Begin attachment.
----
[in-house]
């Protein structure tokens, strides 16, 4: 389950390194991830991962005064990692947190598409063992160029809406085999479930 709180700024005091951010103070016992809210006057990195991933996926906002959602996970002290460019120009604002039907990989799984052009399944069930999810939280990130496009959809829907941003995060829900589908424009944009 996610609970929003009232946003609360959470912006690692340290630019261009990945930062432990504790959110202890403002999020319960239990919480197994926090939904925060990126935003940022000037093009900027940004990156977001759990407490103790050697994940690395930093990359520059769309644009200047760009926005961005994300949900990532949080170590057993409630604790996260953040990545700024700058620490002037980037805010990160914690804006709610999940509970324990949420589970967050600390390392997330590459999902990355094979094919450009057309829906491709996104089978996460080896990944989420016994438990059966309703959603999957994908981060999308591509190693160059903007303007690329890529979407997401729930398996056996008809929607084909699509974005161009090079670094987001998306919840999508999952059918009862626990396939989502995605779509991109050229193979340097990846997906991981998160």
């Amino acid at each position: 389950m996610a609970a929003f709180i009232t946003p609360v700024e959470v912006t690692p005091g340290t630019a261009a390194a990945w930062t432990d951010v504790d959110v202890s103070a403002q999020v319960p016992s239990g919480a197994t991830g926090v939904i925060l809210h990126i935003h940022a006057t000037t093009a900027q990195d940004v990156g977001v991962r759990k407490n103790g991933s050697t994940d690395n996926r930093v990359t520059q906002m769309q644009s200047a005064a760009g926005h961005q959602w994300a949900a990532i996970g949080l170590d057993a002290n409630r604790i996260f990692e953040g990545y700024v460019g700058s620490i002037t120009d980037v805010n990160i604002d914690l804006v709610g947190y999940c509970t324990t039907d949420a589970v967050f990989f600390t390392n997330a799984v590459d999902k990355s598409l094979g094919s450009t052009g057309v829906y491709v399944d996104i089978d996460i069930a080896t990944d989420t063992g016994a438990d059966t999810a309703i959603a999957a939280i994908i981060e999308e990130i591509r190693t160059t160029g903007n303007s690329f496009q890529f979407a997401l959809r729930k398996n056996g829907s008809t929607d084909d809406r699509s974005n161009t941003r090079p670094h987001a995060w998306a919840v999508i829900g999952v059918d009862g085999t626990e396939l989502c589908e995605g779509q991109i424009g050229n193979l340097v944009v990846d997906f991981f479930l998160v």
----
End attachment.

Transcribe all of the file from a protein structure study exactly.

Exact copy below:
[in-house]
């Protein structure tokens, strides 16, 4: 389950390194991830991962005064990692947190598409063992160029809406085999479930 709180700024005091951010103070016992809210006057990195991933996926906002959602996970002290460019120009604002039907990989799984052009399944069930999810939280990130496009959809829907941003995060829900589908424009944009 996610609970929003009232946003609360959470912006690692340290630019261009990945930062432990504790959110202890403002999020319960239990919480197994926090939904925060990126935003940022000037093009900027940004990156977001759990407490103790050697994940690395930093990359520059769309644009200047760009926005961005994300949900990532949080170590057993409630604790996260953040990545700024700058620490002037980037805010990160914690804006709610999940509970324990949420589970967050600390390392997330590459999902990355094979094919450009057309829906491709996104089978996460080896990944989420016994438990059966309703959603999957994908981060999308591509190693160059903007303007690329890529979407997401729930398996056996008809929607084909699509974005161009090079670094987001998306919840999508999952059918009862626990396939989502995605779509991109050229193979340097990846997906991981998160």
């Amino acid at each position: 389950m996610a609970a929003f709180i009232t946003p609360v700024e959470v912006t690692p005091g340290t630019a261009a390194a990945w930062t432990d951010v504790d959110v202890s103070a403002q999020v319960p016992s239990g919480a197994t991830g926090v939904i925060l809210h990126i935003h940022a006057t000037t093009a900027q990195d940004v990156g977001v991962r759990k407490n103790g991933s050697t994940d690395n996926r930093v990359t520059q906002m769309q644009s200047a005064a760009g926005h961005q959602w994300a949900a990532i996970g949080l170590d057993a002290n409630r604790i996260f990692e953040g990545y700024v460019g700058s620490i002037t120009d980037v805010n990160i604002d914690l804006v709610g947190y999940c509970t324990t039907d949420a589970v967050f990989f600390t390392n997330a799984v590459d999902k990355s598409l094979g094919s450009t052009g057309v829906y491709v399944d996104i089978d996460i069930a080896t990944d989420t063992g016994a438990d059966t999810a309703i959603a999957a939280i994908i981060e999308e990130i591509r190693t160059t160029g903007n303007s690329f496009q890529f979407a997401l959809r729930k398996n056996g829907s008809t929607d084909d809406r699509s974005n161009t941003r090079p670094h987001a995060w998306a919840v999508i829900g999952v059918d009862g085999t626990e396939l989502c589908e995605g779509q991109i424009g050229n193979l340097v944009v990846d997906f991981f479930l998160v």